Dancing in the Dirt That Feeds Us

raised bed garden with young plantsRain is coming soon. I’m in the garden, rushing to fertilize, seed, re-pot, plant and organize before Saturday, when the skies will darken and burst. My six broccoli starts are getting “leggy”–a term I’d only associated with a particular brand of female until three years ago–and I need to get them in the soil before they collapse. Like everything else, I am struck by the thin line between thriving and failing when it comes to these tiny, green lives in my care.

Careful to lift from my legs and not strain my half-century-old back, I heft a bag of potting soil from the ground and carry it inside the rough cedar perimeter fence of the garden, to where six large pots sit waiting. Amanda Palmer speaks to me of art and asking and vulnerability from the speaker I’ve hung on the fence, a gentle voice keeping me company in an acre of alone. Her voice is as lush and soothing as the trees and the hum of passing bees around me. The cats come and go, as cats do—chasing moths, sunning in the grass, stalking each other for sport—and I wonder if they think we created this garden for their entertainment. Perhaps we did.

Somewhere, in an ICU, in a hospital, in a country near or far away, someone takes their last drowning breath and crosses that fine line forever. The people who love them cannot hold their hand or stroke their forehead or plant a kiss on their cheek.

I had to put on my sun hat and I’m wiping sweat from my brow with dirty garden gloves. The large section of turf that has been rototilled has finally dried and I’ll have to hurry and clear as many of the rocks and clumps of sod as I can before the impending storm turns it all to a heavy mud soup. Potatoes wait inside the shed/greenhouse that my husband lovingly constructed for me this spring. I’d always scorned the idea of planting potatoes—why go to all that work when potatoes are cheap and plentiful in the store? Now, those little tubers and their spiky sprouts speak of pragmatism and planning. I’ve seen the photos of vegetables rotting in farmers’ fields. I know the fine line includes trucks, airplanes, ships, farmers. Potatoes are nutritious and keep well in Canadian winters, a smart gardener would learn how to grow them. Soon.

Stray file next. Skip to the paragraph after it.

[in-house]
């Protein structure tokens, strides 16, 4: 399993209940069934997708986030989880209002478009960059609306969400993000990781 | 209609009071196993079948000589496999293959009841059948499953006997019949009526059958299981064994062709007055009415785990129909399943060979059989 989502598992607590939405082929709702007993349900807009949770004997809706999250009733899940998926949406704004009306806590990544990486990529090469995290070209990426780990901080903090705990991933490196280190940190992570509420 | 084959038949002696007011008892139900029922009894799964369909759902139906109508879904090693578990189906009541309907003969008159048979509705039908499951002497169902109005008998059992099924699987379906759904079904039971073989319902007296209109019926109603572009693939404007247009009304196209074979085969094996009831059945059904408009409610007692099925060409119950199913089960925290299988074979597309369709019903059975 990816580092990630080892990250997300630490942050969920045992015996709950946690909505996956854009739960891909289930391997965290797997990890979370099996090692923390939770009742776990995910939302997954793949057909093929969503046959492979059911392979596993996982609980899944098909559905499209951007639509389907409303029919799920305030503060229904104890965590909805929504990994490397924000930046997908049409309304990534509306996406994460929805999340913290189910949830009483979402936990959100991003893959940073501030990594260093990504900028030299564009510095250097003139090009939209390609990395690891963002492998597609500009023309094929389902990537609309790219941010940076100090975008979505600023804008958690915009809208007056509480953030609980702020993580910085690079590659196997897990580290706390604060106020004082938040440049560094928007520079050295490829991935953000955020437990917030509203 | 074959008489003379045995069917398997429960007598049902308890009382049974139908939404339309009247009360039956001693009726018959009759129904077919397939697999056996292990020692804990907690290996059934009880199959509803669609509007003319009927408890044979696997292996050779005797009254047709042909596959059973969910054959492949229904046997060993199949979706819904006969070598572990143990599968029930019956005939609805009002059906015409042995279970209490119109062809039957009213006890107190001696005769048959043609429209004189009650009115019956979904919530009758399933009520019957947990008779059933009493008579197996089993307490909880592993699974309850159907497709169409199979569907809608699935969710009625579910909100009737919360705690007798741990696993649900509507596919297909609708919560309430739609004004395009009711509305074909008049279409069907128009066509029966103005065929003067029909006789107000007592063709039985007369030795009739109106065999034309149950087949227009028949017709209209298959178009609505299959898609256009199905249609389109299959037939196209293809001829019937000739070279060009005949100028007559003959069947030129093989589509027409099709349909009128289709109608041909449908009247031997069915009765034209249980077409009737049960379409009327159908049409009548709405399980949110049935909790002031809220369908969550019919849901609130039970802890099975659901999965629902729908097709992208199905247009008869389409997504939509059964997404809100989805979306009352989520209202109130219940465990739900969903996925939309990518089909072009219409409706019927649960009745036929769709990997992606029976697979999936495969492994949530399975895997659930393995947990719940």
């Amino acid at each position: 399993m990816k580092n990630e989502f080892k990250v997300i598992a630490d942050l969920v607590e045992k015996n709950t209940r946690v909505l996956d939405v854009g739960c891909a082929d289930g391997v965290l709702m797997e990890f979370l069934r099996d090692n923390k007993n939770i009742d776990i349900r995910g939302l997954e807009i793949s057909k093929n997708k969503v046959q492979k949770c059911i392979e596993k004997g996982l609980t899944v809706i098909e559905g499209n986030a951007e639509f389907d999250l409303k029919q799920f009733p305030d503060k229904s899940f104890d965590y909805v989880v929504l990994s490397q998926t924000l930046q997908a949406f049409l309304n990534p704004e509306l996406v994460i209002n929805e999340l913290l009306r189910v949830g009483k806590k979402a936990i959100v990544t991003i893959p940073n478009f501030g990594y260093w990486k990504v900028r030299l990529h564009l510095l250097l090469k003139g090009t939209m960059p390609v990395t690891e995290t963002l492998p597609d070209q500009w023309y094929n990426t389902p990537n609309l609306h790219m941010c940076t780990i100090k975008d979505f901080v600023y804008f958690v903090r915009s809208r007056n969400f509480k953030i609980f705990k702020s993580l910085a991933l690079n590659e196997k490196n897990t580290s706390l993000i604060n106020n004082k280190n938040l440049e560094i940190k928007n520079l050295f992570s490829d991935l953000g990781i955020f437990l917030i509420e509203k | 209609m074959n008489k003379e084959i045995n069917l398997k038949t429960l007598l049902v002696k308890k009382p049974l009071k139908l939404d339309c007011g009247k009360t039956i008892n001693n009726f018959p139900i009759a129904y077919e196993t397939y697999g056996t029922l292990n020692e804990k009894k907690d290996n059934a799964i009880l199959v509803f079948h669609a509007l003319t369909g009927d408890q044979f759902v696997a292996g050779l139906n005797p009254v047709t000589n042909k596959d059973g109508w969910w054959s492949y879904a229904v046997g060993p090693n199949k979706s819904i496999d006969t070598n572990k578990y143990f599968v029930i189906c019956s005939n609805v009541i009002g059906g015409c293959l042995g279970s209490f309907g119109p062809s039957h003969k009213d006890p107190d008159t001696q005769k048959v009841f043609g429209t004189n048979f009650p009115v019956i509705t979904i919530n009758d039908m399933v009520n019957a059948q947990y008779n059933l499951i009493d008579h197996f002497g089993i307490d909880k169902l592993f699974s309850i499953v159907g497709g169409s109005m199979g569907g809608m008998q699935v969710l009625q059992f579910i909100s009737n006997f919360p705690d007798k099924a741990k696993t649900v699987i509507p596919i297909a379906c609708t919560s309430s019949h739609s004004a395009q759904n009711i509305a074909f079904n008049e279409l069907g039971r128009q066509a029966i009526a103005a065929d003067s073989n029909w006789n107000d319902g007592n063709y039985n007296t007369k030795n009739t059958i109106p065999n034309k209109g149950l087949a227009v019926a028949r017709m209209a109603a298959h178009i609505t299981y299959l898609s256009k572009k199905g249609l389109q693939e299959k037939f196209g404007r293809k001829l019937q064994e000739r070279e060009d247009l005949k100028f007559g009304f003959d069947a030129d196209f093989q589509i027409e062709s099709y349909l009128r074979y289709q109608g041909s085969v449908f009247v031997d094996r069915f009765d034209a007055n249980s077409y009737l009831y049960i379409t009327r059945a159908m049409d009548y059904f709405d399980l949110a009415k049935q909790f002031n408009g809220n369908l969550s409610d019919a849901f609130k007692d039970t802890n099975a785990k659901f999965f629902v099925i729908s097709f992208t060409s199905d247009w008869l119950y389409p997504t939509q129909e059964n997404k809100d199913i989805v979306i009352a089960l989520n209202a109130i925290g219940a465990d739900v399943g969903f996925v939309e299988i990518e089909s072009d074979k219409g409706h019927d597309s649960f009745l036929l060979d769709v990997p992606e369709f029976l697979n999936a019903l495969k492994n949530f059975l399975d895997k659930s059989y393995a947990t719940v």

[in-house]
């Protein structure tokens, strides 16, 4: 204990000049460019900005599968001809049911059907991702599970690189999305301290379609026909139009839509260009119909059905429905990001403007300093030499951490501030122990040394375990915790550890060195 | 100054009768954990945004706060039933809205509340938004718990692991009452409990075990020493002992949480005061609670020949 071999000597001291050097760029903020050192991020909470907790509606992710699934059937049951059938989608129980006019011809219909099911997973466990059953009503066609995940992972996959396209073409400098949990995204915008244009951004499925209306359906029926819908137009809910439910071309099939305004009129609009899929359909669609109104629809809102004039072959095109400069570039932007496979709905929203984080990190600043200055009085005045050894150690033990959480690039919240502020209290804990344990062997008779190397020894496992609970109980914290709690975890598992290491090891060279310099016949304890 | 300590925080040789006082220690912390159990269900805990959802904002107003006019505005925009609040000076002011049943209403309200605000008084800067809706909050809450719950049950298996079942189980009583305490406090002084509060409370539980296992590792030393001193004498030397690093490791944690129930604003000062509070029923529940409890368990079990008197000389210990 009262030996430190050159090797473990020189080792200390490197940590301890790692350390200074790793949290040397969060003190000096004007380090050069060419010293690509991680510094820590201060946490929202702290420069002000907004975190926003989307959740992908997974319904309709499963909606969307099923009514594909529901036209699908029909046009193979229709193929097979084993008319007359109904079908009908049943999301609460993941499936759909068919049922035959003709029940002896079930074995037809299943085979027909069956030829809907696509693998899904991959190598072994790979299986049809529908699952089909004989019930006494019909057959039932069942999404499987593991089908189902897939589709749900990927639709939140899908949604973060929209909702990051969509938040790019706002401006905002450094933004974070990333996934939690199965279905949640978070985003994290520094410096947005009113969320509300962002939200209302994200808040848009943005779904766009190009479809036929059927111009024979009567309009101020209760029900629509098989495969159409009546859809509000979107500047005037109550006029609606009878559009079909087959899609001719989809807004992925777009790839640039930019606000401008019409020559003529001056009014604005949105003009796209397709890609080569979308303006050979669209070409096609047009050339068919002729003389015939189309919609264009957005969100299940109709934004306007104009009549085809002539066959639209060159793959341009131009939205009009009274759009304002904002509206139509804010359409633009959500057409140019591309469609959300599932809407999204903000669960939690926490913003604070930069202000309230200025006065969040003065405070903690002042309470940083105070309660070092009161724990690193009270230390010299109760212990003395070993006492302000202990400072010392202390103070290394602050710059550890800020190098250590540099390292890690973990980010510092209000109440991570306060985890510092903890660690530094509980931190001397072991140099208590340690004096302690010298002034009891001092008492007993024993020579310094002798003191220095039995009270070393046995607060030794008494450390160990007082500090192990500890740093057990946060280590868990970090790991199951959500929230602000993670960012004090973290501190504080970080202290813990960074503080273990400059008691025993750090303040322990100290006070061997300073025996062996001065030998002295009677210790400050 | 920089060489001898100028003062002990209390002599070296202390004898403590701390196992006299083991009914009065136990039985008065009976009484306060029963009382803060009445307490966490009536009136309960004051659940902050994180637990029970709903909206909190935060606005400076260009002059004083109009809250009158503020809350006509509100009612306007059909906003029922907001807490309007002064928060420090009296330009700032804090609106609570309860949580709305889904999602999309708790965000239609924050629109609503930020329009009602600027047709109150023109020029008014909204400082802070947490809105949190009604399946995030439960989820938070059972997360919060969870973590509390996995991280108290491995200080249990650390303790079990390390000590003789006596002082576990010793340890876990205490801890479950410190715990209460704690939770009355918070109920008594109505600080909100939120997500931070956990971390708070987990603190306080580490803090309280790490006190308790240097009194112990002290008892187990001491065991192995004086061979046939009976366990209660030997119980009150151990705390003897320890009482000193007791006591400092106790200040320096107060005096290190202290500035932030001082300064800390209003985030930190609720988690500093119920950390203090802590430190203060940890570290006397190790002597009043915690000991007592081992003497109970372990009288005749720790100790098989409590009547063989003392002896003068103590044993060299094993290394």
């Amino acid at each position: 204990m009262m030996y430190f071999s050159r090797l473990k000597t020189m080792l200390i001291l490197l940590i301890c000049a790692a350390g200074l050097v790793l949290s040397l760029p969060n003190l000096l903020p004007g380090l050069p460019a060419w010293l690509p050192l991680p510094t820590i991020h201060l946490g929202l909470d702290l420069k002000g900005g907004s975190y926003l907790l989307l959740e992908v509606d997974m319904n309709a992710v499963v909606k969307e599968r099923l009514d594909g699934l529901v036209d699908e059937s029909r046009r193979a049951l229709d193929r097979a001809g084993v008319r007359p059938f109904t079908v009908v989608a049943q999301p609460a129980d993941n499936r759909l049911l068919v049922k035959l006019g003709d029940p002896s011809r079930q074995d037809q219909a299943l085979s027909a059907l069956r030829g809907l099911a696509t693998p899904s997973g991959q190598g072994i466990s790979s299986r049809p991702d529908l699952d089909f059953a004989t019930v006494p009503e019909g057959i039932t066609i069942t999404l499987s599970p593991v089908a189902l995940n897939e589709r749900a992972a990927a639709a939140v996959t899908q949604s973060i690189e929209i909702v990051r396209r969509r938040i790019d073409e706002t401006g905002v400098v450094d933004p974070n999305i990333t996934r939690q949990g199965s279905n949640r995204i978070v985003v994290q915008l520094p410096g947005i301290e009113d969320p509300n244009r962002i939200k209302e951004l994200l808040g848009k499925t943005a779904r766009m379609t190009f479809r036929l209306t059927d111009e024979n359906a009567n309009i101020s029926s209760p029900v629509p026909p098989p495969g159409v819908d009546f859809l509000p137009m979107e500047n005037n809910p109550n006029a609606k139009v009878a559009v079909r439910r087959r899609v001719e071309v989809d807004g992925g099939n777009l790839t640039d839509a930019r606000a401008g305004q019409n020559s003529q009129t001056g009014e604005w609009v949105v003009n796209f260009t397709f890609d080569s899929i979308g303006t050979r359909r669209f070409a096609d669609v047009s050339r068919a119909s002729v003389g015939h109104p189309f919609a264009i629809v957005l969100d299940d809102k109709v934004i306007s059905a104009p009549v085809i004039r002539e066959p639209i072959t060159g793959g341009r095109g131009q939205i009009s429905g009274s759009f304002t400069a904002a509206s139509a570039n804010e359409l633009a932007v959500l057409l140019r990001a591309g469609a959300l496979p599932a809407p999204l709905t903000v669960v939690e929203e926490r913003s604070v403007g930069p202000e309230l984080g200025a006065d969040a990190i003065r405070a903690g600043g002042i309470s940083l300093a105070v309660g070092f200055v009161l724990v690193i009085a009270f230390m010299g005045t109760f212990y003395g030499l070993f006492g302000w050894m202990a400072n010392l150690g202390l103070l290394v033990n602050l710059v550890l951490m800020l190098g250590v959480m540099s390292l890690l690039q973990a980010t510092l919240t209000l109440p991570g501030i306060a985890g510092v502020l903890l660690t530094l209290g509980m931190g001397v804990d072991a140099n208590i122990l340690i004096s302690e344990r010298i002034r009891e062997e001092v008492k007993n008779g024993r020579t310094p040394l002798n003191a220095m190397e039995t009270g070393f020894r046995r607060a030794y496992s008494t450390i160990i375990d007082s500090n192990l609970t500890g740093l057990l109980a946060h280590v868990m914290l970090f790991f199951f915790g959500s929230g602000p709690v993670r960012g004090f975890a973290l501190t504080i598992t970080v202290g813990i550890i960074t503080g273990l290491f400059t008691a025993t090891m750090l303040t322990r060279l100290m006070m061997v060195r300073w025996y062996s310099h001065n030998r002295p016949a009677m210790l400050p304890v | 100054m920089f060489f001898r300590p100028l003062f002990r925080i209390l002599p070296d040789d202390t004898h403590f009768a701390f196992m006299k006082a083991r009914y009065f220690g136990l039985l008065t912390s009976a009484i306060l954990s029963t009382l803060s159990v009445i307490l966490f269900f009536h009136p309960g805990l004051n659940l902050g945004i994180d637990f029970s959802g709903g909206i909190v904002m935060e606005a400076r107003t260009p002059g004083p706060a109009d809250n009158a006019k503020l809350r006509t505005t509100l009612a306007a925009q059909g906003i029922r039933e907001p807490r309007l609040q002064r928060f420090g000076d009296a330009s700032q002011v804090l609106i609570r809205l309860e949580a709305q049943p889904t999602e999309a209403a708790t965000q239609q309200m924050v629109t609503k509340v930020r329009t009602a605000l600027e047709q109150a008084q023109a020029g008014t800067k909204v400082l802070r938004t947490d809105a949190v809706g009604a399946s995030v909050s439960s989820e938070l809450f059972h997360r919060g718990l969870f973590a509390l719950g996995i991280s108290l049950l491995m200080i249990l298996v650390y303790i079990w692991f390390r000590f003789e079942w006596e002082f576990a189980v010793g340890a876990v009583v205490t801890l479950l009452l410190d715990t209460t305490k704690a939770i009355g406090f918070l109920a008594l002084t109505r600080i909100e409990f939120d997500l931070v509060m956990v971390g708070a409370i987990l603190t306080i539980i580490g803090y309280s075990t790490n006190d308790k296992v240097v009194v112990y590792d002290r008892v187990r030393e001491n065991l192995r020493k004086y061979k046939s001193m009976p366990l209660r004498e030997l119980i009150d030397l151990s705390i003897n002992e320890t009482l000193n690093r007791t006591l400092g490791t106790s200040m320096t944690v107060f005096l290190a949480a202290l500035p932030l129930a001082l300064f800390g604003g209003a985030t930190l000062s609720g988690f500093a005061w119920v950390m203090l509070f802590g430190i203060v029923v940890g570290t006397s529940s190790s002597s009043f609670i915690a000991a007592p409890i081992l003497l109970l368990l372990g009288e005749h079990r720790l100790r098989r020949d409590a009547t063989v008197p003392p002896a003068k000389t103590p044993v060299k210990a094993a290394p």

Each broccoli start is planted deep into the loamy, rich potting soil and I place the pots strategically for maximum sun. I’ve never tried growing broccoli in pots before but the rest of the raised beds are full and I’m maximizing every inch of space I can. This garden won’t be enough to sustain us on its own, but it will supplement what we can buy and it will taste better and last longer in the fridge. Less waste. Money is part of the fine line too.